Arctic Fox No Longer Threatened by Humans

arcticArctic Foxes are no longer threatened directly by humans. Their extreme habitat challenges them; but they continue to do well, other than in the Scandinavian mainland. They are an interesting species because they typically mate for life, but also use the help of an extra female to tend to their young. They live in the tundra and have a fur coat which provides camouflage and changes with the season.

Arctic fox numbers in the wild have rebounded due to the decline in the fur trade; but they remain endangered in the Scandinavian mainland, where their numbers are estimated to be as few as 120.

One threat they face in their environment is the movement of the red fox further to the North. This is believed to have occurred due to climate change. It causes the Arctic fox to now compete with the much larger, and typically more aggressive, red fox. The red fox is the largest of the foxes.

Arctic fox locations are also tied to the movement of lemming populations, a primary food source. Arctic foxes remain opportunistic due to the scarcity of food in the harsh tundra habitat.

Arctic foxes are white in winter, having a thick coat to protect them from the elements. They also have a thick tail which they use to curl around themselves as protection from the harsh wind and cold tundra winters. Their tails also help them to balance.

In warm summer temperatures, the fox’s coat changes from white to gray, brown, or yellow, helping it to remain camouflaged in its surroundings. There is also a blue phase fox which has a long gray coat in winter and a darker gray coat with a sometimes brownish tinge in the summer. The summer coats of the arctic fox are shorter and thinner.

Their beautiful warm coats caused them to be threatened, due largely to hunting by humans. Now that the fur trade has decreased, efforts to help the fox have successfully restored their numbers. They are still hunted, but typically in more remote areas.

Arctic foxes build dens, sometimes in the snow, but also in rocks or low mounds. They are extremely resourceful and well adapted to their surroundings, as they use the snow to help keep stored food from going bad.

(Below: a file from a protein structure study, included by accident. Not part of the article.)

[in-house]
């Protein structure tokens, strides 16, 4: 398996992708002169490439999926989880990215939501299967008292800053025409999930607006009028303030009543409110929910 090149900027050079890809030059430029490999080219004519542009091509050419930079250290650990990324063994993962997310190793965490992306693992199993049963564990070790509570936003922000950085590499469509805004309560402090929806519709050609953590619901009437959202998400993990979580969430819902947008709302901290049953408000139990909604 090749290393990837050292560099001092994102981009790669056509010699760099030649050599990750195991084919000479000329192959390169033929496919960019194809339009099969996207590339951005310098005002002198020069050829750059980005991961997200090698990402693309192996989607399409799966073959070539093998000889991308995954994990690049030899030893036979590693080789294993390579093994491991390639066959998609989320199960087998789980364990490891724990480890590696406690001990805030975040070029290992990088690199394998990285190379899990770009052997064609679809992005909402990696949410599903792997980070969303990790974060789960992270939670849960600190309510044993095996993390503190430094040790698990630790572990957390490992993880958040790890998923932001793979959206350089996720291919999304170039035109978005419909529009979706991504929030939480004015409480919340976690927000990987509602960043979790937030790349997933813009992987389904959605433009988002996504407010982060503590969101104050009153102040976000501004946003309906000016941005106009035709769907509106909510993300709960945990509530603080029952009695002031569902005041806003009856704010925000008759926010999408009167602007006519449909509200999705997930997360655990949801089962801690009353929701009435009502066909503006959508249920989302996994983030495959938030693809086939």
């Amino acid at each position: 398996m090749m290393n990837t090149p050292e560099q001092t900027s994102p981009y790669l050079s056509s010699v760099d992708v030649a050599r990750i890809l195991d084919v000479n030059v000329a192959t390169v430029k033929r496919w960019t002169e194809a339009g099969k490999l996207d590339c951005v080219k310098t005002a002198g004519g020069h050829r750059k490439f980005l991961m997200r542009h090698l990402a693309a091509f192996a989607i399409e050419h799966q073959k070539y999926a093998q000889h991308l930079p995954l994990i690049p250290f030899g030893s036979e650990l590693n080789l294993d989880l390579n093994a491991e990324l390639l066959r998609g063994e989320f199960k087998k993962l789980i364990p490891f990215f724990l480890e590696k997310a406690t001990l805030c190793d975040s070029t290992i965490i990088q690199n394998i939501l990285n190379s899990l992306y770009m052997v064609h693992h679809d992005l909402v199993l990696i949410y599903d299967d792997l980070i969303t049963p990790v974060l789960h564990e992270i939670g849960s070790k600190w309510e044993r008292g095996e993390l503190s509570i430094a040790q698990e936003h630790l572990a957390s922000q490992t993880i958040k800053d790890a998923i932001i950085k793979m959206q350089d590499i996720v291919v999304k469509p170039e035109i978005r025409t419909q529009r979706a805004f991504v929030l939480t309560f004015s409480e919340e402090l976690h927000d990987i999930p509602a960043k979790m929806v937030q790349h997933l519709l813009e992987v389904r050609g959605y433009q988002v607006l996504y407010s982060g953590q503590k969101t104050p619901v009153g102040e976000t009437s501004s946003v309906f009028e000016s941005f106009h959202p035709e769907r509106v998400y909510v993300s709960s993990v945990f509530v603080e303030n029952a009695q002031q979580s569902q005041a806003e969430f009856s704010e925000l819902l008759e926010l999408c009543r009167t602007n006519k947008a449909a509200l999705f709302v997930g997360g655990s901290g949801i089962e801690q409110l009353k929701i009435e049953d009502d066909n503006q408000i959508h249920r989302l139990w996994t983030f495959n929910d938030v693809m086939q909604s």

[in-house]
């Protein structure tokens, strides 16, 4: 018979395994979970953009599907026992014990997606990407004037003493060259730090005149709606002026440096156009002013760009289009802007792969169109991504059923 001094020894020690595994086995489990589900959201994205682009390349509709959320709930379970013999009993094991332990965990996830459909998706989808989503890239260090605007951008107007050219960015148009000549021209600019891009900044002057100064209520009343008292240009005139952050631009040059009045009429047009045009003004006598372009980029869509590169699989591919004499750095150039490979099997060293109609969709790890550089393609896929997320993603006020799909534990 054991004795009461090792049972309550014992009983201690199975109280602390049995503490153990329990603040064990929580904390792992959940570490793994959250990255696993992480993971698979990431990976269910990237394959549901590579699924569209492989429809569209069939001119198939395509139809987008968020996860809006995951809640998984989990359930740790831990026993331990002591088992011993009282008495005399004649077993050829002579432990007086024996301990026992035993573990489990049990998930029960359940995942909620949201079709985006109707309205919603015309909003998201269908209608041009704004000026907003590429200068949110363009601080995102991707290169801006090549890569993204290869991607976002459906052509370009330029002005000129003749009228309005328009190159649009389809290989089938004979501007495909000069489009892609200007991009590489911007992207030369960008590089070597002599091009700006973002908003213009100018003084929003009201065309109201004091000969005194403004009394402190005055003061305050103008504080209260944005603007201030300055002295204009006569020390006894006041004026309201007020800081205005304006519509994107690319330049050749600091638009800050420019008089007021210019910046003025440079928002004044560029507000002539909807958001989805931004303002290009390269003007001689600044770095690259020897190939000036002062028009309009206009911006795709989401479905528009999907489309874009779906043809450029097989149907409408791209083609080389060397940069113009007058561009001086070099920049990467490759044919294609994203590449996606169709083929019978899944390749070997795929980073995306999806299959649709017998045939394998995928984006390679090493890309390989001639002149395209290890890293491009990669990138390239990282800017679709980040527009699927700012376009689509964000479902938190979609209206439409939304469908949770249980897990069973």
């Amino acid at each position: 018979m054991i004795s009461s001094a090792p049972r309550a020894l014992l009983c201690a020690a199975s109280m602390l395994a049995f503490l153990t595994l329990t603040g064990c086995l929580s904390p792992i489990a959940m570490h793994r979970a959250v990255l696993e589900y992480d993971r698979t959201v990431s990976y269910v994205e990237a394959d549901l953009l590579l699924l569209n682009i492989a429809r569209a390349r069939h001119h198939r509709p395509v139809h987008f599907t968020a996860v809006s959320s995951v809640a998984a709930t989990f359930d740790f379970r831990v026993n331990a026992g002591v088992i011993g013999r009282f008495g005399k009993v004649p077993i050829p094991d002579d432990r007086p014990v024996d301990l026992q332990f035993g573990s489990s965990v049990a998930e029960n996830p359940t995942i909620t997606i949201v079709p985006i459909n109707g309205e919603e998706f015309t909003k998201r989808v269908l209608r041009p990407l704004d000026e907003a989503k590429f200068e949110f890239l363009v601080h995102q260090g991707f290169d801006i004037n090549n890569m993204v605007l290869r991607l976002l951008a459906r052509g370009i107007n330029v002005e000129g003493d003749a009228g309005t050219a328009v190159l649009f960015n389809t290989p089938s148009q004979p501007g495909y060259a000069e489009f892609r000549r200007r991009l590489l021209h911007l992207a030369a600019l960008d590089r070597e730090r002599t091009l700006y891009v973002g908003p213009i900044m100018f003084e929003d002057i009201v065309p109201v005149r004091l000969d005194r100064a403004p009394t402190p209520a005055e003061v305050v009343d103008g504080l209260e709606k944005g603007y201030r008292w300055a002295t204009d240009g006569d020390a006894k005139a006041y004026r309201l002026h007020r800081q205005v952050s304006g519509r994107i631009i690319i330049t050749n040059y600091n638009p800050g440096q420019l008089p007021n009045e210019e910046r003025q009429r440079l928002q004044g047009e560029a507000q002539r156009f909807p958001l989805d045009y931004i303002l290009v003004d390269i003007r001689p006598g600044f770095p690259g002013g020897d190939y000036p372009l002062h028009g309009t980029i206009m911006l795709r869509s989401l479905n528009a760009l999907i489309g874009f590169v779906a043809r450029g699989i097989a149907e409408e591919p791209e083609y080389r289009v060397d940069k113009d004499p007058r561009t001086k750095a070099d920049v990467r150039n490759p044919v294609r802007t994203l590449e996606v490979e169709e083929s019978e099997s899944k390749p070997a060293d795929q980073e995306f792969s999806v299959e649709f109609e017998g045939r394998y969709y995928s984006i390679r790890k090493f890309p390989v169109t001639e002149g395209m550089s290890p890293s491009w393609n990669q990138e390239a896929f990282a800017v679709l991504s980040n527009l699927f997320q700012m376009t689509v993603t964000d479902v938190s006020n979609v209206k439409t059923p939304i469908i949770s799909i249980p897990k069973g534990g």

The main predator of the fox is the polar bear, yet they closely and bravely follow bears to scavenge on the leftovers from kills. The arctic fox is an omnivore that will hunt creatively for small mammals and eat berries or vegetation other times. They even eat insects, birds, bird eggs, fish and stool, depending upon what is available.

When hunting, males and females will jump off of the ice or snow and pounce back down to break through air pockets and get prey located beneath. Their exquisite hearing and forward facing ears help them to detect small prey below the snow with amazing accuracy.

Arctic foxes are monogamous, they typically live in a family group with one male and two females that tend to the young. The younger female often remains from the prior year’s litter and assists with caring for pups. However, the male fox also helps in rearing the young.

Litters usually consist of five to nine pups, though as many as 25 young have been documented. They are born in two litters a year, one sometime near April and the other in July. Their gestation period only lasts about eight weeks.

The arctic fox is an animal that is remarkably well adapted to a barren habitat. Their small groups and litters twice a year, along with the aid of man who has come to protect it, has helped their numbers rebound. This magnificent arctic animal is no longer threatened by humans in most locations. Efforts have been made to protect them from hunters, who sought them in order to also utilize their warm and beautiful coats.

By Lara Stielow


Tundra Animals

National Geographic

Defenders of Wildlife

World Wildlife Fund

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